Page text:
The first Pride march took place, in Los Angeles, in 1969 to commemorate the Stonewall Riots in New York City the year before. These riots were the first time that lgbt people fought back against the police who had raided the Stonewall bar. Troy Perry, founder of MCC was one of the organisers of that first march. Quickly gay pride marches took place all over America, and Europe – normally in June to commemorate the Stonewall Riots. The first Pride March in Britain took place in June 1972 with around 2,000 people. They were, for a long time, political. They were about demonstrating we existed, that we deserved the same rights as everyone else, they were about making us visible, and proud, of who we are.
Now the marches in the UK are about celebration more than anything else. We've won the political battles. It is almost inconceivable to think that the clock will turn back – we've had openly gay and lesbian cabinet ministers, a Tory Prime Minister has pushed equal marriage through his party against strong opposition, Bishops of the Church of England now think Civil Partnerships are wonderful (despite voting against them in the first place) – mainly because they are so worried about gays marrying. Even the pope has said that he is not here to judge gay priests. Given all this it's tempting to celebrate, to join the party and just have a good time.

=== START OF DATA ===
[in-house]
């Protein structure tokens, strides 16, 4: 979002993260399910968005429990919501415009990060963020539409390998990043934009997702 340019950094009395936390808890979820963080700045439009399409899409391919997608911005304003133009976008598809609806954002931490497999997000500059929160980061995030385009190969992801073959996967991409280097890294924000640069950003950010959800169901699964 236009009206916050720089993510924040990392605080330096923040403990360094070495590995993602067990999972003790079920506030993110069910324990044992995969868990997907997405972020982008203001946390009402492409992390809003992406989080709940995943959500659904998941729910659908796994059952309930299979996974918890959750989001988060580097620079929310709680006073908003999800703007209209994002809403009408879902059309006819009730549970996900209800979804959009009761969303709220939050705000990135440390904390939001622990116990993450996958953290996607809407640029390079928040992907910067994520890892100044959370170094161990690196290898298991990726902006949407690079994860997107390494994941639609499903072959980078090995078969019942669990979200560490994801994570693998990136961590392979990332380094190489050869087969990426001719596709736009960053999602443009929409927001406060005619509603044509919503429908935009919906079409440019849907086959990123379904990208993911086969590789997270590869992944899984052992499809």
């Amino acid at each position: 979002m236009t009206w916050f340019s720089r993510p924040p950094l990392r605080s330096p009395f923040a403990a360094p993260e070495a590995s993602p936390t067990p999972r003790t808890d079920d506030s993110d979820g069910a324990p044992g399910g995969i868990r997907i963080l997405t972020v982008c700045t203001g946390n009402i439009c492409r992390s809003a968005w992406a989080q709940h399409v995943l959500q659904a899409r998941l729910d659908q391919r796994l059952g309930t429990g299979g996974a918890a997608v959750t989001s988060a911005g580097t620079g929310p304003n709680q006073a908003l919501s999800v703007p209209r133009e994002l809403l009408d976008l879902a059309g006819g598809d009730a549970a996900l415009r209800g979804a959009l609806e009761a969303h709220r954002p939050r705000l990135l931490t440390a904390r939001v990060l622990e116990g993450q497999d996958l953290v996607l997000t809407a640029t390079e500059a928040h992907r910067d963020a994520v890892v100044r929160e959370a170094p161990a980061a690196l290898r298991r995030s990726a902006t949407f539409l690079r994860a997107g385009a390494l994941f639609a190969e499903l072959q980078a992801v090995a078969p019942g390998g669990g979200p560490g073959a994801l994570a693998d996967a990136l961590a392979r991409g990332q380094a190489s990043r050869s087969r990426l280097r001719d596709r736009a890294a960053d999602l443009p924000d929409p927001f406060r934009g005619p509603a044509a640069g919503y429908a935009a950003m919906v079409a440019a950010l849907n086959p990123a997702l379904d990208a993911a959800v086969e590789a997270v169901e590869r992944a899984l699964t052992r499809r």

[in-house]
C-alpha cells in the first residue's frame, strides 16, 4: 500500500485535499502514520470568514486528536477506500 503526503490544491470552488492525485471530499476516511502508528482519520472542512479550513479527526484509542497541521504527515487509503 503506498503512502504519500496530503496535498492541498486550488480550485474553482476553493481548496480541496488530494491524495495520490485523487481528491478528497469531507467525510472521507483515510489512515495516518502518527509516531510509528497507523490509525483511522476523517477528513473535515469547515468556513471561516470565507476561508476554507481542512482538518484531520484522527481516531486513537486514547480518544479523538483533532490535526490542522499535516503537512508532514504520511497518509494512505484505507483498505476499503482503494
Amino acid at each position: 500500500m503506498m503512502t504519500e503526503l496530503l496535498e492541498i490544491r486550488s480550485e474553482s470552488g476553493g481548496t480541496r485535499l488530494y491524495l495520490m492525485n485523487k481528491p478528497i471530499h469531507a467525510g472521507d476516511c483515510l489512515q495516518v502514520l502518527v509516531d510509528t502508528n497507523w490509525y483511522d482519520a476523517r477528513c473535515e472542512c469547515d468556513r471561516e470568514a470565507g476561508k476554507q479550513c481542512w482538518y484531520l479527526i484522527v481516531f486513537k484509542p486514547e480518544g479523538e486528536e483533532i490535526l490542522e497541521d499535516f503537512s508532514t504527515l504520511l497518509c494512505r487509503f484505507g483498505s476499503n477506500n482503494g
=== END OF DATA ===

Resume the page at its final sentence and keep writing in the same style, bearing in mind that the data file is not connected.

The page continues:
But there is more to life than partying. The book of Ecclesiastes in the Bible is one that is not read a lot these days. It's supposed to have been written by King Solomon but was probably written in his voice. It's a book where the writer comes across as a bit jaded:
The writer wonders what we gain from all our hard work as the world continues much as before. He wonders at the pointlessness of life, and notes how people aren't satisfied with life at all. At first hearing it all sounds a bit cynical and we wonder why words like this are in the Bible! After all, the Bible is supposed to be about Good News, about positive things, it's supposed to make us feel better and this passage is, well, rather glum!
The writer, however, continues and we start to see a bit more of what concerns him.